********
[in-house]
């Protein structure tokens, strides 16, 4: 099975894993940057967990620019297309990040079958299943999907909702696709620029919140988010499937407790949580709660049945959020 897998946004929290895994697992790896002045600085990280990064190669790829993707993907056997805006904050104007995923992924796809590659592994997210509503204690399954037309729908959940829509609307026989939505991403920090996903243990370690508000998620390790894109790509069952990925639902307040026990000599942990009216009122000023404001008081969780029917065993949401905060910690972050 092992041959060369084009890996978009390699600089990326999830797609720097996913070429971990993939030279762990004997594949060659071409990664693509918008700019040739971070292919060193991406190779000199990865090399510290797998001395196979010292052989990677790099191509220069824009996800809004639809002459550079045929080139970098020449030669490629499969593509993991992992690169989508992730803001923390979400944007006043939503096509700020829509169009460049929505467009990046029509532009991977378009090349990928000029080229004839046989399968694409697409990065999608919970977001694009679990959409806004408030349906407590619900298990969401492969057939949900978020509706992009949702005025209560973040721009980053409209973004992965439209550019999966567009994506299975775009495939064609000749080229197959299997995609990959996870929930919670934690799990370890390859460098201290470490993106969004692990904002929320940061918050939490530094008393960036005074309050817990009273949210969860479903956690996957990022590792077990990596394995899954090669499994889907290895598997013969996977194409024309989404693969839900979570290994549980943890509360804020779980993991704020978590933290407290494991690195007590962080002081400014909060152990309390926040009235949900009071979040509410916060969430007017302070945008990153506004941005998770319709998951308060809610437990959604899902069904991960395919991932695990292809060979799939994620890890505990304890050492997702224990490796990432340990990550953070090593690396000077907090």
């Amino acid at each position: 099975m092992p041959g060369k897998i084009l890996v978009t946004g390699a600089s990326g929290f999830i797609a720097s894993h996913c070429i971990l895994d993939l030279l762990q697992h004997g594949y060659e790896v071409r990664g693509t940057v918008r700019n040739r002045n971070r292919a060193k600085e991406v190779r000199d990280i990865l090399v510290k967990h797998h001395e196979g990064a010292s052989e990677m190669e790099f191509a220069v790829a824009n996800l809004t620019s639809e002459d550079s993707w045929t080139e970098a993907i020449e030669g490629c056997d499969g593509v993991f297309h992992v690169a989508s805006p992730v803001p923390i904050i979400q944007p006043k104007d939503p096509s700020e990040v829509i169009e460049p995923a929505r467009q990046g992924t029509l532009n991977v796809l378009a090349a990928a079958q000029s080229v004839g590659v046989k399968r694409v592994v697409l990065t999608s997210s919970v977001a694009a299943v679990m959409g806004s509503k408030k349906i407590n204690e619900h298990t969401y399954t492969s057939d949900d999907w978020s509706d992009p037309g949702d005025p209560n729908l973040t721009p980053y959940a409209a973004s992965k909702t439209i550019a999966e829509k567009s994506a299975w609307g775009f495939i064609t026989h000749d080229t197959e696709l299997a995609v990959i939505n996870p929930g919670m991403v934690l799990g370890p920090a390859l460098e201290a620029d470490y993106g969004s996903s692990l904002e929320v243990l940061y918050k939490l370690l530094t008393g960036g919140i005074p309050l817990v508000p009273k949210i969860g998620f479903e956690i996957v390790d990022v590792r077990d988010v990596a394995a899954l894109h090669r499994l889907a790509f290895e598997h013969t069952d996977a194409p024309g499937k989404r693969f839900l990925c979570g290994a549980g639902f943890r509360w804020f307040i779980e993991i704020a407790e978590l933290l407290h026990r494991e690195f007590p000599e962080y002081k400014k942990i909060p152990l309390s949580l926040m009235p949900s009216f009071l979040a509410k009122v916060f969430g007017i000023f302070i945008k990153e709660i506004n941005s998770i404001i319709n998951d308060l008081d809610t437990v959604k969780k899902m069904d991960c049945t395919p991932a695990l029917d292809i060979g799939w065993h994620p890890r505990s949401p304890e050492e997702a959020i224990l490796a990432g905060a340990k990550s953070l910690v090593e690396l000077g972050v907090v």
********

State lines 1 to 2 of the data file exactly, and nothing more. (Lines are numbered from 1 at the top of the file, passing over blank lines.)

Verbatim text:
[in-house]
């Protein structure tokens, strides 16, 4: 099975894993940057967990620019297309990040079958299943999907909702696709620029919140988010499937407790949580709660049945959020 897998946004929290895994697992790896002045600085990280990064190669790829993707993907056997805006904050104007995923992924796809590659592994997210509503204690399954037309729908959940829509609307026989939505991403920090996903243990370690508000998620390790894109790509069952990925639902307040026990000599942990009216009122000023404001008081969780029917065993949401905060910690972050 092992041959060369084009890996978009390699600089990326999830797609720097996913070429971990993939030279762990004997594949060659071409990664693509918008700019040739971070292919060193991406190779000199990865090399510290797998001395196979010292052989990677790099191509220069824009996800809004639809002459550079045929080139970098020449030669490629499969593509993991992992690169989508992730803001923390979400944007006043939503096509700020829509169009460049929505467009990046029509532009991977378009090349990928000029080229004839046989399968694409697409990065999608919970977001694009679990959409806004408030349906407590619900298990969401492969057939949900978020509706992009949702005025209560973040721009980053409209973004992965439209550019999966567009994506299975775009495939064609000749080229197959299997995609990959996870929930919670934690799990370890390859460098201290470490993106969004692990904002929320940061918050939490530094008393960036005074309050817990009273949210969860479903956690996957990022590792077990990596394995899954090669499994889907290895598997013969996977194409024309989404693969839900979570290994549980943890509360804020779980993991704020978590933290407290494991690195007590962080002081400014909060152990309390926040009235949900009071979040509410916060969430007017302070945008990153506004941005998770319709998951308060809610437990959604899902069904991960395919991932695990292809060979799939994620890890505990304890050492997702224990490796990432340990990550953070090593690396000077907090």